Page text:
Explorations of Mulkirigala start with a steep climb up the steps to the four terraces that house the cave temples. Once there, visitors tour the caves as they wish to view their brightly painted Buddha statues and frescoes. Other sights include a Bo tree and small dagobas—some said to contain relics of the Buddha—and the magnificent views from the summit out over the lush countryside.
Mulkirigala’s location in Sri Lanka’s far south—away from the main tourist trail—means it only usually features on longer multi-day tours that go beyond the island’s heartlands. Other options for seeing the rock include tours from the nearby town of Tangalle: choose a scenic tour that includes a visit, or pass the rock on a trip to Bundala National Park just along the coast.
Things to know before you go
- The Mulkirigala Rock Monastery is perfect for nature, history, and culture enthusiasts.
- Be prepared to climb 533 steps to the rock top.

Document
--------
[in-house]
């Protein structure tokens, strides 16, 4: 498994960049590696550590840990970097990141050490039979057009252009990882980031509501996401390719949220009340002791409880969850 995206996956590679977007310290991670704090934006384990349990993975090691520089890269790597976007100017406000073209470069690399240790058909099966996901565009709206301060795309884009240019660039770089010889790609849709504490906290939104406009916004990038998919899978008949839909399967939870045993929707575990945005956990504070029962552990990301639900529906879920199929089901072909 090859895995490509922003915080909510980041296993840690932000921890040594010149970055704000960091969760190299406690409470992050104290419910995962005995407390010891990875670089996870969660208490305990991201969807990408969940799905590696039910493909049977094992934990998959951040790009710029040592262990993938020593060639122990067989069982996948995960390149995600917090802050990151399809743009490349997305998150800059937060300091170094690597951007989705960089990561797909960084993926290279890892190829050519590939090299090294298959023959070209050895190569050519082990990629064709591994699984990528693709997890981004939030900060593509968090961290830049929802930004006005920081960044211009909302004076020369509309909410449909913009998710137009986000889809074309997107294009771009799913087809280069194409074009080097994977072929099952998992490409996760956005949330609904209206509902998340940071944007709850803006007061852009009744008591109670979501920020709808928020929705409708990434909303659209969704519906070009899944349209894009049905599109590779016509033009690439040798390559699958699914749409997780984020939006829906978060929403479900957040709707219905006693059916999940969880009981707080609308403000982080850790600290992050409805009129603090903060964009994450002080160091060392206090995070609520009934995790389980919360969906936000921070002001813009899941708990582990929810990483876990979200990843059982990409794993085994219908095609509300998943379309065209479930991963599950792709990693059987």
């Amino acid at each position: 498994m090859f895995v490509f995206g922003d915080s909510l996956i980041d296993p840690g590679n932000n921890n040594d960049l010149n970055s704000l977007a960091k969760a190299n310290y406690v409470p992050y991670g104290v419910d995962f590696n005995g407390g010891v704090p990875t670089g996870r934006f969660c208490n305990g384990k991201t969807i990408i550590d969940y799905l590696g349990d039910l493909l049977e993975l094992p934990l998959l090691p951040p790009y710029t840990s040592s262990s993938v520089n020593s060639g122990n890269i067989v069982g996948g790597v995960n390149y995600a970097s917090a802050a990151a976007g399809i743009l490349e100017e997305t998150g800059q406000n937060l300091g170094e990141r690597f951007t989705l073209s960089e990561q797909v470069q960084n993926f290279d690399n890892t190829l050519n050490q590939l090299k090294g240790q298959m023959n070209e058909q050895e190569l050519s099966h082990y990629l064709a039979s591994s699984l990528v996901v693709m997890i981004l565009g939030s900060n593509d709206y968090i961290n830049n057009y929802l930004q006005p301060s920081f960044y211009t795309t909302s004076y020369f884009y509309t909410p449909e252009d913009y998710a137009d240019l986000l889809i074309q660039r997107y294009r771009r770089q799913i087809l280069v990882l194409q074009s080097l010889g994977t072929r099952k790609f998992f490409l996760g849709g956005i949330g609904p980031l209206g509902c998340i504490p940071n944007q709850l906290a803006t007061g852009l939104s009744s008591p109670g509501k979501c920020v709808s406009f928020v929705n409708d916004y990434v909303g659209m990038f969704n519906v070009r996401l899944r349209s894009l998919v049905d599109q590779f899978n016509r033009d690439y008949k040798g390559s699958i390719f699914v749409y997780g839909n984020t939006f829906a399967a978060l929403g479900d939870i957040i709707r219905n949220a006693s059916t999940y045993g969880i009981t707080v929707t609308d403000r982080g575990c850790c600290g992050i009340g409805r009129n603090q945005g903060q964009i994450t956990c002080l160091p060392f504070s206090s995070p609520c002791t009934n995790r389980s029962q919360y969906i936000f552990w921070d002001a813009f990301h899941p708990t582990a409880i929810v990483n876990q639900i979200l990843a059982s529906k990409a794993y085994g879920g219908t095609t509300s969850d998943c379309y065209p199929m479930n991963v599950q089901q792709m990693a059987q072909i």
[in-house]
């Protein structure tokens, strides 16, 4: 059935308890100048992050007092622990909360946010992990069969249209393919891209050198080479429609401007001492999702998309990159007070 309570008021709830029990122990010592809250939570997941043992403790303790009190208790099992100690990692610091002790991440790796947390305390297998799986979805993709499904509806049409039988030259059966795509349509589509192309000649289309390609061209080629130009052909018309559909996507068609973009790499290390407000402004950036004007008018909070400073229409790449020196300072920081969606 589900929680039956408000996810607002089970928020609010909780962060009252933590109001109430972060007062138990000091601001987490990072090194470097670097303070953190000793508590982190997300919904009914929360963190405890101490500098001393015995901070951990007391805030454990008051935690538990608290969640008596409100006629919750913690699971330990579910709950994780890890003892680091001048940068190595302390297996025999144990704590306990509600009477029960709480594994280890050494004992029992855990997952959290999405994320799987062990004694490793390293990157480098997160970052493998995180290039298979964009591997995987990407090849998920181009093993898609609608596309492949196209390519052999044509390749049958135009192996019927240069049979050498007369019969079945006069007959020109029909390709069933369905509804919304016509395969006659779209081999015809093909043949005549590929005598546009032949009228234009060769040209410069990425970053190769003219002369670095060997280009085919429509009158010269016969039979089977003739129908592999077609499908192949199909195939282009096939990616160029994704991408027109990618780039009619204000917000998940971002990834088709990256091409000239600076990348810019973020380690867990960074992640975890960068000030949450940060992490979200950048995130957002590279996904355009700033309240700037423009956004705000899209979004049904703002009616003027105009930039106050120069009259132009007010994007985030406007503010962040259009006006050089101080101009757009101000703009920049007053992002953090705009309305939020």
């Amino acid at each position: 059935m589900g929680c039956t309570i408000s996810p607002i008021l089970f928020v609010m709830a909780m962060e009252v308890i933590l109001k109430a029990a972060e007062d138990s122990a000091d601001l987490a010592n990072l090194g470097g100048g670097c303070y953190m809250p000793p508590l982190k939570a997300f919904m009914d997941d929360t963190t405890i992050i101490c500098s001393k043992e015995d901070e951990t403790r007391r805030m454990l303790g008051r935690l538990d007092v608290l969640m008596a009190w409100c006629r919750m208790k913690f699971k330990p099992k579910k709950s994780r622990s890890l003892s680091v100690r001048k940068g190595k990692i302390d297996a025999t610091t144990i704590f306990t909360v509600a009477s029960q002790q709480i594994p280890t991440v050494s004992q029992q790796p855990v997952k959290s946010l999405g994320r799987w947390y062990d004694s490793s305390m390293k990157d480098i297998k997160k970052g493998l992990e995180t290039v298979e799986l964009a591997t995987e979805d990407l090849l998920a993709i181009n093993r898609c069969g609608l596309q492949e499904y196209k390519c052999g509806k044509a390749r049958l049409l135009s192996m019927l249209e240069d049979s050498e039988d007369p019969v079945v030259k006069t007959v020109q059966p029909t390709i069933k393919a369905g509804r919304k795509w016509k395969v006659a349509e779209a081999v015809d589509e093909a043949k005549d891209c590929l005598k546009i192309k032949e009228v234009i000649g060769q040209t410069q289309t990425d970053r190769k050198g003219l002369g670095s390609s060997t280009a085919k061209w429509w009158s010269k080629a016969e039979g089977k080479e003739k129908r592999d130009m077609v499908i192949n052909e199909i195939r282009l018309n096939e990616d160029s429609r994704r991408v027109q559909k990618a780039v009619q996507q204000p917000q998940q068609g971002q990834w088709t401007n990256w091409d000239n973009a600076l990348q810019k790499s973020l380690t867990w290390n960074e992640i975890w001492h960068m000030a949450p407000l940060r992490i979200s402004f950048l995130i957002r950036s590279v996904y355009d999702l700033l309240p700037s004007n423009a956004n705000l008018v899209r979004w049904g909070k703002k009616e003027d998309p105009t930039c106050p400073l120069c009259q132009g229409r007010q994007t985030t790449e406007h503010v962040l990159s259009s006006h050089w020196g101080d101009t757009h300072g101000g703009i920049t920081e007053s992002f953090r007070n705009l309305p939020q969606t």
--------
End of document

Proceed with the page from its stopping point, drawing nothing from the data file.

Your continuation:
- Watch for the wild monkeys: they may steal any snacks you have.
- Bring sunscreen and bottled water.
- Visitors are required to dress respectfully, with their knees and shoulders covered.
- Mulkirigala is not wheelchair- or stroller-accessible.
How to get there
Mulkirigala lies just off the B627, 10 miles (17 kilometers) northwest of Tangalle. The easiest ways to visit are by private tour or self-drive car. Alternatively, catch a bus to Beliata or Weeraketiya from Tangalle bus station, and change at either onto a bus bound for Mulkirigala, which will drop you at a junction about a 15-minute walk away.
When to get there
Mulkirigala is open daily from 6am-6pm and never crowded, but it’s advisable to visit early or in the late afternoon to avoid the midday heat and any tour groups. If you’re here later, don’t miss the sunset views from the summit—they’re to die for.
Tips for Visiting the Mulkirigala Rock Monastery
Out of all Mulkirigala’s caves, the most beautiful are on the third terrace, and include the “Cobra Cave,” so-named for the snake painted on its rear door. If you want to visit the summit, the most spectacular panoramas are had from a hidden rock ledge—found down a path tucked behind the dagoba.